by Joseph Fink & Jeffrey Cranor
Perhaps you’re familiar with the Welcome to Night Vale podcast, created in 2012 by Joseph Fink and Jeffrey Cranor, which takes the form of twice-monthly, roughly-30-minute dispatches from the community radio station in a small, exceptionally weird and yet utterly normal desert town. If you haven’t listened to the podcast, now in its seventh year, perhaps you’ve read the stand-alone novels Welcome to Night Vale or It Devours!, or you may have seen someone wearing a Night Vale Community College or Dark Owl Records t-shirt.
Whether podcasts aren’t your thing, but you’d like to discover how the Night Vale phenomenon started, or you’ve been a fan since way back when and want to read along with your favorite episodes, Mostly Void, Partially Stars: Welcome to Night Vale Episodes, Volume 1 (2016) and The Great Glowing Coils of the Universe: Welcome to Night Vale Episodes, Volume 2 (2016) have something for everyone looking for a little bit of paradoxical strangeness and comfort.
Episodes of Welcome to Night Vale typically follow a formula. Cecil Palmer, the host of the eponymous radio show, reads a teaser (“Trust everyone.” “Today’s air quality is mauve and speckled.” “Life is like a box of chocolates: unopened, dusty, and beginning to attract a lot of insects.”), welcomes listeners to Night Vale, and then delivers community updates and news progressing from odd to bad to horrifying, ads from sponsors (which are never what you think they’ll be), traffic reports (ditto), and the weather (a song, usually by indie artists), after which he wraps up however that day’s crisis has been either averted or pushed off until another day. Each episode ends with a proverb read by Meg Bashwiner: “Ask your doctor if right is left for you.” “What has four legs in the morning, two legs at noon, and three legs in the evening? I don’t know, but I trapped it in my bedroom. Send help.” “You won’t sleep when you’re dead, either.”
Episodes which deviate from the formula are special in some way. Maybe the radio station’s been overthrown by a hostile neighboring community or a soulless corporate entity that only exists to fulfill its own extreme capitalist greed. Maybe the episode is given over to monologues read by voice actors who provide insight into other residents of Night Vale — The Faceless Old Woman Who Secretly Lives in Your House, Cecil’s nemesis/brother-in-law Steve Carlsberg, Dark Owl Records owner Michelle Nguyen, and others. Sometimes Cecil’s broadcast is interrupted by strange transmissions, sometimes callers are featured with questions or their own commentary, and sometimes Cecil invites guests into his booth. Even if you’re reading the scripts with no audio accompaniment, the individual character voices are easily recognizable as discrete from Cecil’s, adding to the sense that this is a diverse and eccentric town.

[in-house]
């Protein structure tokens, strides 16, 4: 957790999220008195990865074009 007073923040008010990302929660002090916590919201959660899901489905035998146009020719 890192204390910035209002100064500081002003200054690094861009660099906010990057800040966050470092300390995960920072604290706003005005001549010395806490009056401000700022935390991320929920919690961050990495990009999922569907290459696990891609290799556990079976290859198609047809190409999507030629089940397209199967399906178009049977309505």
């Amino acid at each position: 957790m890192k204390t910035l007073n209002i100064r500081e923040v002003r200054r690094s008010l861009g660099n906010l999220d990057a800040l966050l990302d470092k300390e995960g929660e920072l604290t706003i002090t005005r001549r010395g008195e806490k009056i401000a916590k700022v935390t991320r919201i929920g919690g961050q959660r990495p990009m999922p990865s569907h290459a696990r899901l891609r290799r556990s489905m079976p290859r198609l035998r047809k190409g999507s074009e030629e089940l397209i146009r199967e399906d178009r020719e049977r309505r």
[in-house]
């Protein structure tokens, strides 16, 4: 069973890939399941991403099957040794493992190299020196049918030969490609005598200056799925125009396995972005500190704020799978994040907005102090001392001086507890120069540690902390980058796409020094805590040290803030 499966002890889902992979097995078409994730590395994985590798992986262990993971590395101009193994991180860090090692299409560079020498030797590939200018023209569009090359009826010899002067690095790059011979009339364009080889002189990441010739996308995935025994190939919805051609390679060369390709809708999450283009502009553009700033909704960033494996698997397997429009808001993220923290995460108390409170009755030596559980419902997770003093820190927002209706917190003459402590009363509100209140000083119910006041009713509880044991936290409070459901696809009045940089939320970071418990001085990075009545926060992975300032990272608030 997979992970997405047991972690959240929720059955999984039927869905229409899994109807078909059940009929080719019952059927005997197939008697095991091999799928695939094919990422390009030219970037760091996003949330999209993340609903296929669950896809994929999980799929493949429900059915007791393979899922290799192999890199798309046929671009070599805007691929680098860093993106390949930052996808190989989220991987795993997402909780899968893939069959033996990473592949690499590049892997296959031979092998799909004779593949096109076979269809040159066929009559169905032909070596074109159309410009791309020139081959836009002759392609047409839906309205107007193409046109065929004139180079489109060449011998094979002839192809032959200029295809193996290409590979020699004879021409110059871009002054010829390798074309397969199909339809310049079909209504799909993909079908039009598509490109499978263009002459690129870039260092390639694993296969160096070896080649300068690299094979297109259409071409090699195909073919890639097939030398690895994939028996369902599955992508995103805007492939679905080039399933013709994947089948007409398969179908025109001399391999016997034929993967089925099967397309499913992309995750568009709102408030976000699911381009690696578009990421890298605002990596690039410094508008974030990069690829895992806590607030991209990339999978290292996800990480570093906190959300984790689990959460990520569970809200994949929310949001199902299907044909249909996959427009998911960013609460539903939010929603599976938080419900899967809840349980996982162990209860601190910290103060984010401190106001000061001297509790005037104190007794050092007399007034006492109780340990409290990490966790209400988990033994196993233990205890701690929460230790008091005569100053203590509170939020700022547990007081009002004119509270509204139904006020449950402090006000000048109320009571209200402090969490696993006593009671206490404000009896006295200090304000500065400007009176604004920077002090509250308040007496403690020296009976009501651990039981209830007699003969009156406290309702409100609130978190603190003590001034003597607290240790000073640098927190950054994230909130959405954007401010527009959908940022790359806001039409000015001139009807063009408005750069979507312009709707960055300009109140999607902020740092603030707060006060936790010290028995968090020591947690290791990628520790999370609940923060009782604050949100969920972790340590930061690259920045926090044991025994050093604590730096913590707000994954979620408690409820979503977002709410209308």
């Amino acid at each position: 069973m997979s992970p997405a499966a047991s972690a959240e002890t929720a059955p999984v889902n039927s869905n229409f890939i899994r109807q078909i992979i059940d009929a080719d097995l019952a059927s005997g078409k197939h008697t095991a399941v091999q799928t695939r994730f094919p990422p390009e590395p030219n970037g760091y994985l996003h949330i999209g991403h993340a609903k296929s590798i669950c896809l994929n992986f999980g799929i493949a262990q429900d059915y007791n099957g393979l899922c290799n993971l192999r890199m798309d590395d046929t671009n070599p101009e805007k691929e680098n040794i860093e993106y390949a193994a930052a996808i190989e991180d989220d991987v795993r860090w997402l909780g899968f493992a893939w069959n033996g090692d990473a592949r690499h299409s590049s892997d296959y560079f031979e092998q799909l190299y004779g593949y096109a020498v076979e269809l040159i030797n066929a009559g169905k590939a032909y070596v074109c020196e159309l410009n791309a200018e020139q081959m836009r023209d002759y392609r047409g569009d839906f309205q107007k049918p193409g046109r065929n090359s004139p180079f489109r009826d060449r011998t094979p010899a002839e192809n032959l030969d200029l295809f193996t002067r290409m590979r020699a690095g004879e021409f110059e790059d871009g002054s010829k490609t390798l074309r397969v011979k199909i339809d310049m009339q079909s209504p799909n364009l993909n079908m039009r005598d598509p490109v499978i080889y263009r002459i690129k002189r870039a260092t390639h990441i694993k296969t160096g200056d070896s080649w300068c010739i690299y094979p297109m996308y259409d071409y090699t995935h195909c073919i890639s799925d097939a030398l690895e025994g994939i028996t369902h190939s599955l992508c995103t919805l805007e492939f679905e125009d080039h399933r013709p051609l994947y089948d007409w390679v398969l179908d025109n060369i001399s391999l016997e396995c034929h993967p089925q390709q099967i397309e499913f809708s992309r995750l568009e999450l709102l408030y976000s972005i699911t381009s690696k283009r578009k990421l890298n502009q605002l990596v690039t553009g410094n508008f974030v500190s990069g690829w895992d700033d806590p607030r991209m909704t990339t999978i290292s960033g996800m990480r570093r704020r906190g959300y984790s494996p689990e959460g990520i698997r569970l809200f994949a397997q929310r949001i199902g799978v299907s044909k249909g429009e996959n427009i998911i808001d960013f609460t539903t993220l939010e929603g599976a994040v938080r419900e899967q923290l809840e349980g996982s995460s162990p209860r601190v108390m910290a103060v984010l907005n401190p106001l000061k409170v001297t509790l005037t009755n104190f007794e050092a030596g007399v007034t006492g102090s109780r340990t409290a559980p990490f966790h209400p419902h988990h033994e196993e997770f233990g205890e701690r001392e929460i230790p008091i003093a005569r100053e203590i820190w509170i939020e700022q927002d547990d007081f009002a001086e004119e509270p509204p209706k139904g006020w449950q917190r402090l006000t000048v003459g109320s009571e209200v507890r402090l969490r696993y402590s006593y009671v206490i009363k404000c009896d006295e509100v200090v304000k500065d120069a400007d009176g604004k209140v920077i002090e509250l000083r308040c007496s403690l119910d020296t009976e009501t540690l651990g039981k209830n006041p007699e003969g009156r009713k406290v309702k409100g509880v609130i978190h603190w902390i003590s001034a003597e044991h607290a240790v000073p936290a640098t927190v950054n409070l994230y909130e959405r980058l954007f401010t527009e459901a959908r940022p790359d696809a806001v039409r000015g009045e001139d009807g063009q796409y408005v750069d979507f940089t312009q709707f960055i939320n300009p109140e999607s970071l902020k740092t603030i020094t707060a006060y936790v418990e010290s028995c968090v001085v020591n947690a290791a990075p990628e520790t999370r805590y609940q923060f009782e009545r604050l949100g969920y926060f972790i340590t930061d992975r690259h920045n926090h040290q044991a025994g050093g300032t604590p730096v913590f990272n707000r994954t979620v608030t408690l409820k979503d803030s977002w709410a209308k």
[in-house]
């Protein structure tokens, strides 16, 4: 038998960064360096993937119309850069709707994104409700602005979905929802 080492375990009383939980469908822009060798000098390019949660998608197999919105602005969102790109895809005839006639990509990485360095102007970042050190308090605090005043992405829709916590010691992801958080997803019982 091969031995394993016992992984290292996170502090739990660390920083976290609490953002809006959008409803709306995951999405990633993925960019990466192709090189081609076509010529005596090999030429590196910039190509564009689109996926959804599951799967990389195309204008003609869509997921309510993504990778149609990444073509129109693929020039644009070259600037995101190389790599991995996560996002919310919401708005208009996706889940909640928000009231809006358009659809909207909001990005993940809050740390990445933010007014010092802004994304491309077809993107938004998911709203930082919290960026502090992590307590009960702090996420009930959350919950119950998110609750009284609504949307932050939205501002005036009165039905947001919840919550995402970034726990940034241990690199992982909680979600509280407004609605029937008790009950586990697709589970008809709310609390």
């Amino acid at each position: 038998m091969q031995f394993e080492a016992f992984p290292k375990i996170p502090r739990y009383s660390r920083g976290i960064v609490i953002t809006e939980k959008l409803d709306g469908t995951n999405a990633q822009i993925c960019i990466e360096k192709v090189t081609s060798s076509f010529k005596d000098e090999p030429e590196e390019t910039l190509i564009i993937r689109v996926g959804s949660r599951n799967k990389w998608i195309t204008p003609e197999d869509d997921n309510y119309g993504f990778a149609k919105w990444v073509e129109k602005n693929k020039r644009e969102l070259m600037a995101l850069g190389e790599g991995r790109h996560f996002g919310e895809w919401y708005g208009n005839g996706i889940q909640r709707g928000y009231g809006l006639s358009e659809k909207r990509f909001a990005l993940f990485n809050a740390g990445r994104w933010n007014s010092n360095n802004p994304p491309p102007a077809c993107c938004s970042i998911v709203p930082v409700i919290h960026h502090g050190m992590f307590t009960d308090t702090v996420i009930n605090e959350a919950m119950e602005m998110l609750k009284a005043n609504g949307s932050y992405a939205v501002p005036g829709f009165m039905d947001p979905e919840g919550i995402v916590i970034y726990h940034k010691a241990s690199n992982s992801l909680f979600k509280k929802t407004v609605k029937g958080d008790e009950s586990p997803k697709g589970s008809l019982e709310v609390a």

Each episode is preceded by a short essay, typically by Fink or Cranor in an exploration of their creative process and the evolution of their podcast from barely-known project to worldwide sensation, or by Cecil Baldwin (who plays Cecil Palmer) and his evolving relationship with the show and with the character, but occasionally written by contributing writers and voice actors who want to talk about their experiences within the overall Night Vale community. The scripts themselves contain stage directions for when the speaker should pause or exit, or notes like “[Sound of predatory birds for thirty to forty-five seconds],” for example. Sometimes, there are differences between what the script dictates and what an actor actually says, evoking the ways in which performative art is a living, shifting thing that responds to an actor’s instincts or the audience’s feedback. Considering that Fink, Cranor, and Baldwin all met in the NYC theatre scene, it’s not a surprise that they would bring those sensibilities to this venture.